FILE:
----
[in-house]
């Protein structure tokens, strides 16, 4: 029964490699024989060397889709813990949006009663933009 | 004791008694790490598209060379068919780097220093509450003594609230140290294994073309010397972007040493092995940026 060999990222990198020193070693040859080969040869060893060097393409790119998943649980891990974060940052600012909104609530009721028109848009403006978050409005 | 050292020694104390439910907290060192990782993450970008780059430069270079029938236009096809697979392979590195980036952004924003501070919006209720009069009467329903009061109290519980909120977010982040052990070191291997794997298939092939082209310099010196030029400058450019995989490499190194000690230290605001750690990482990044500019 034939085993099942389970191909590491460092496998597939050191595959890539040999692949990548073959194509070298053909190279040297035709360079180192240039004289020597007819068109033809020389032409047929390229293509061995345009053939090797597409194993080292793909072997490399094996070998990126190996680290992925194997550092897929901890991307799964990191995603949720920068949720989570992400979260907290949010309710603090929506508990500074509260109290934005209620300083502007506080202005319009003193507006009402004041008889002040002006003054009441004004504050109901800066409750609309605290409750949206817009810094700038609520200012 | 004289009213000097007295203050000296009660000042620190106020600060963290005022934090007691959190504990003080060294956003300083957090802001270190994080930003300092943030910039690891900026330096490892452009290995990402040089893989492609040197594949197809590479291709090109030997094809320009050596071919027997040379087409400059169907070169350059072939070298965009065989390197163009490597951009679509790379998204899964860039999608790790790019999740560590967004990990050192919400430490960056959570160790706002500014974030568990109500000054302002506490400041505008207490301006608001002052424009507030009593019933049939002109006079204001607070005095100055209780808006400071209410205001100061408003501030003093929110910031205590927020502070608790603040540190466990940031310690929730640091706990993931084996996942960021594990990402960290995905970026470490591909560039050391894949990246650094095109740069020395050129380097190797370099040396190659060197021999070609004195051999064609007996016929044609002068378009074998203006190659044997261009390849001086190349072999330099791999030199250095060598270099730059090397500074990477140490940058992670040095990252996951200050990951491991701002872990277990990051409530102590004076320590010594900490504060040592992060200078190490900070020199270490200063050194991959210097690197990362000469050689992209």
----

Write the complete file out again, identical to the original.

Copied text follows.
[in-house]
């Protein structure tokens, strides 16, 4: 029964490699024989060397889709813990949006009663933009 | 004791008694790490598209060379068919780097220093509450003594609230140290294994073309010397972007040493092995940026 060999990222990198020193070693040859080969040869060893060097393409790119998943649980891990974060940052600012909104609530009721028109848009403006978050409005 | 050292020694104390439910907290060192990782993450970008780059430069270079029938236009096809697979392979590195980036952004924003501070919006209720009069009467329903009061109290519980909120977010982040052990070191291997794997298939092939082209310099010196030029400058450019995989490499190194000690230290605001750690990482990044500019 034939085993099942389970191909590491460092496998597939050191595959890539040999692949990548073959194509070298053909190279040297035709360079180192240039004289020597007819068109033809020389032409047929390229293509061995345009053939090797597409194993080292793909072997490399094996070998990126190996680290992925194997550092897929901890991307799964990191995603949720920068949720989570992400979260907290949010309710603090929506508990500074509260109290934005209620300083502007506080202005319009003193507006009402004041008889002040002006003054009441004004504050109901800066409750609309605290409750949206817009810094700038609520200012 | 004289009213000097007295203050000296009660000042620190106020600060963290005022934090007691959190504990003080060294956003300083957090802001270190994080930003300092943030910039690891900026330096490892452009290995990402040089893989492609040197594949197809590479291709090109030997094809320009050596071919027997040379087409400059169907070169350059072939070298965009065989390197163009490597951009679509790379998204899964860039999608790790790019999740560590967004990990050192919400430490960056959570160790706002500014974030568990109500000054302002506490400041505008207490301006608001002052424009507030009593019933049939002109006079204001607070005095100055209780808006400071209410205001100061408003501030003093929110910031205590927020502070608790603040540190466990940031310690929730640091706990993931084996996942960021594990990402960290995905970026470490591909560039050391894949990246650094095109740069020395050129380097190797370099040396190659060197021999070609004195051999064609007996016929044609002068378009074998203006190659044997261009390849001086190349072999330099791999030199250095060598270099730059090397500074990477140490940058992670040095990252996951200050990951491991701002872990277990990051409530102590004076320590010594900490504060040592992060200078190490900070020199270490200063050194991959210097690197990362000469050689992209």